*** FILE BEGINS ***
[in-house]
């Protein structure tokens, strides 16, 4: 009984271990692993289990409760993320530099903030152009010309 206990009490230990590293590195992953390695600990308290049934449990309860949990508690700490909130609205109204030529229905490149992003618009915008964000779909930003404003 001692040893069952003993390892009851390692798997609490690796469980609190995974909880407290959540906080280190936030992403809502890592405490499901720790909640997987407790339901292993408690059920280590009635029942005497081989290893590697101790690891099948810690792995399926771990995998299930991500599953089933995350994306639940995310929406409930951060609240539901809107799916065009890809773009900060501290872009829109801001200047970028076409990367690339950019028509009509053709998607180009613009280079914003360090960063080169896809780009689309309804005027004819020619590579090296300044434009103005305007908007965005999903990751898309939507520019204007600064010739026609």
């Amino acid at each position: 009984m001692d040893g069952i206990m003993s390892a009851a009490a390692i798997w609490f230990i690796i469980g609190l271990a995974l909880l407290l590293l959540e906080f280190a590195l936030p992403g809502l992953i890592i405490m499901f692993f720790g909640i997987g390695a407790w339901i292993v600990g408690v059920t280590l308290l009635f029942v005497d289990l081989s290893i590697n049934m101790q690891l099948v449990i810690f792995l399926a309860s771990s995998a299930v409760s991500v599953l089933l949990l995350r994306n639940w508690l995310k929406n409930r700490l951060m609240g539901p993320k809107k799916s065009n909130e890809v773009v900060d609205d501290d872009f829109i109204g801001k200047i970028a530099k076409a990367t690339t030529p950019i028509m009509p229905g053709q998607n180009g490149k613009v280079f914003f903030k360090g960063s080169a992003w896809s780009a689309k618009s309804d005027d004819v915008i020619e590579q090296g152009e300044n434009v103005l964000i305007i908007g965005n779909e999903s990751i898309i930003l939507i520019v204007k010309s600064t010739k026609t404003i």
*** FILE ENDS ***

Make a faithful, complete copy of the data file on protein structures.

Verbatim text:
[in-house]
């Protein structure tokens, strides 16, 4: 009984271990692993289990409760993320530099903030152009010309 206990009490230990590293590195992953390695600990308290049934449990309860949990508690700490909130609205109204030529229905490149992003618009915008964000779909930003404003 001692040893069952003993390892009851390692798997609490690796469980609190995974909880407290959540906080280190936030992403809502890592405490499901720790909640997987407790339901292993408690059920280590009635029942005497081989290893590697101790690891099948810690792995399926771990995998299930991500599953089933995350994306639940995310929406409930951060609240539901809107799916065009890809773009900060501290872009829109801001200047970028076409990367690339950019028509009509053709998607180009613009280079914003360090960063080169896809780009689309309804005027004819020619590579090296300044434009103005305007908007965005999903990751898309939507520019204007600064010739026609």
């Amino acid at each position: 009984m001692d040893g069952i206990m003993s390892a009851a009490a390692i798997w609490f230990i690796i469980g609190l271990a995974l909880l407290l590293l959540e906080f280190a590195l936030p992403g809502l992953i890592i405490m499901f692993f720790g909640i997987g390695a407790w339901i292993v600990g408690v059920t280590l308290l009635f029942v005497d289990l081989s290893i590697n049934m101790q690891l099948v449990i810690f792995l399926a309860s771990s995998a299930v409760s991500v599953l089933l949990l995350r994306n639940w508690l995310k929406n409930r700490l951060m609240g539901p993320k809107k799916s065009n909130e890809v773009v900060d609205d501290d872009f829109i109204g801001k200047i970028a530099k076409a990367t690339t030529p950019i028509m009509p229905g053709q998607n180009g490149k613009v280079f914003f903030k360090g960063s080169a992003w896809s780009a689309k618009s309804d005027d004819v915008i020619e590579q090296g152009e300044n434009v103005l964000i305007i908007g965005n779909e999903s990751i898309i930003l939507i520019v204007k010309s600064t010739k026609t404003i």